Laura Sheahen, Regional Information Officer for Catholic Relief Services/Middle East, is in the Holy Land this week for Pope Benedict XVI’s visit. Here she blogs about the day the pope arrived in Jerusalem, May 11. Catholic Relief Services is a Caritas member based in the United States.
Pope Benedict surprised many commentators when, just minutes after stepping off his plane in Tel Aviv, he called for a homeland for both Israelis and Palestinians. Many expected, and applauded, his strong denunciation of anti-Semitism. But few expected him to bring up the issue of Palestinian statehood so quickly.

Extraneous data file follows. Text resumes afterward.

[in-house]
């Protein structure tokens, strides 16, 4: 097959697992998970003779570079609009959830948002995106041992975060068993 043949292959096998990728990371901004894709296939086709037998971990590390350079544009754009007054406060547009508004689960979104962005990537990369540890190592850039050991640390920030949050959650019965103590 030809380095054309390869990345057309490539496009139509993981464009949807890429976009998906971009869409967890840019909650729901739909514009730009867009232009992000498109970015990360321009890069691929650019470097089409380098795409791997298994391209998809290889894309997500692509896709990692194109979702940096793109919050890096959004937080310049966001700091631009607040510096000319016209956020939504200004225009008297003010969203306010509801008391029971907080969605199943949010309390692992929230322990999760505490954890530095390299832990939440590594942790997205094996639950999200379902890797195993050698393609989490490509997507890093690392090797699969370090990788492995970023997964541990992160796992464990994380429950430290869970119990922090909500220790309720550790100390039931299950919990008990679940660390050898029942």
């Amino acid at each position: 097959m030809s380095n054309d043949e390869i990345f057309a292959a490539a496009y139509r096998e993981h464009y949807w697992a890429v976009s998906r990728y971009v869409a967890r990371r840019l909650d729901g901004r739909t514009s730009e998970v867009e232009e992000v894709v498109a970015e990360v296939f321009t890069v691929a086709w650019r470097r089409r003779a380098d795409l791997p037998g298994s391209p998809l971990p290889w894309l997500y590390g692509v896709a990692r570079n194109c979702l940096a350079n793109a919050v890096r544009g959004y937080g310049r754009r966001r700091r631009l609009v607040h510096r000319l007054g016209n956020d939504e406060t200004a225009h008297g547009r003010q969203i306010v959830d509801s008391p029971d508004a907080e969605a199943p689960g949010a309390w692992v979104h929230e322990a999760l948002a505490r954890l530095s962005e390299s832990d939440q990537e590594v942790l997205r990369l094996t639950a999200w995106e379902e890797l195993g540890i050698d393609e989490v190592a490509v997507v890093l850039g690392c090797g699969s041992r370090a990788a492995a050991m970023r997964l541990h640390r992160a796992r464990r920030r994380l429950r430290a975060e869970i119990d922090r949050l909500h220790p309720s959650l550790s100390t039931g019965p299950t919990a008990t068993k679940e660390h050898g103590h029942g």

Two hours after his brief speech on Monday, I was in the Aida refugee camp in Bethlehem. “Refugee camps” in Bethlehem aren’t tent cities in the desert—they are urban areas, usually run down, and made up of Palestinians who were displaced in the 1940s from villages in what is now Israel.
Today, the Palestinians at Aida were putting the finishing touches on the stage and school areas Pope Benedict will visit on Wednesday. One middle-aged man—his actions clearly sanctioned by camp organizers—spray-painted the words “POPE You Are Welcome in Palestine” near the Separation Wall that divides Bethlehem from Jerusalem. “Palestine” is not a country that everyone recognizes. The pope prays that someday people will.